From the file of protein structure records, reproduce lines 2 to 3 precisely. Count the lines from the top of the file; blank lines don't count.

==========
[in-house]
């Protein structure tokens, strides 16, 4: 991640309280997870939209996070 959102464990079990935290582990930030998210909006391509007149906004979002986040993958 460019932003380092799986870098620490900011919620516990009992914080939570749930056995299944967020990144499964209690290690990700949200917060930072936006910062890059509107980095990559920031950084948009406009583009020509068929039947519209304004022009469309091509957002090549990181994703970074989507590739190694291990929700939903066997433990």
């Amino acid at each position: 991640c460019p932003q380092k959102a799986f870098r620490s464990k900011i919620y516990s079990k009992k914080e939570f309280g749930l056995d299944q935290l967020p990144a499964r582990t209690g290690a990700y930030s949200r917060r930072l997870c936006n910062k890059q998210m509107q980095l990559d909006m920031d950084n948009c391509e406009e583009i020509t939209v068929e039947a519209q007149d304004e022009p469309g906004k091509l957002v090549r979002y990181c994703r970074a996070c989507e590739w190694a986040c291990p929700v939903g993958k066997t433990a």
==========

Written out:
């Protein structure tokens, strides 16, 4: 991640309280997870939209996070 959102464990079990935290582990930030998210909006391509007149906004979002986040993958 460019932003380092799986870098620490900011919620516990009992914080939570749930056995299944967020990144499964209690290690990700949200917060930072936006910062890059509107980095990559920031950084948009406009583009020509068929039947519209304004022009469309091509957002090549990181994703970074989507590739190694291990929700939903066997433990």
């Amino acid at each position: 991640c460019p932003q380092k959102a799986f870098r620490s464990k900011i919620y516990s079990k009992k914080e939570f309280g749930l056995d299944q935290l967020p990144a499964r582990t209690g290690a990700y930030s949200r917060r930072l997870c936006n910062k890059q998210m509107q980095l990559d909006m920031d950084n948009c391509e406009e583009i020509t939209v068929e039947a519209q007149d304004e022009p469309g906004k091509l957002v090549r979002y990181c994703r970074a996070c989507e590739w190694a986040c291990p929700v939903g993958k066997t433990a």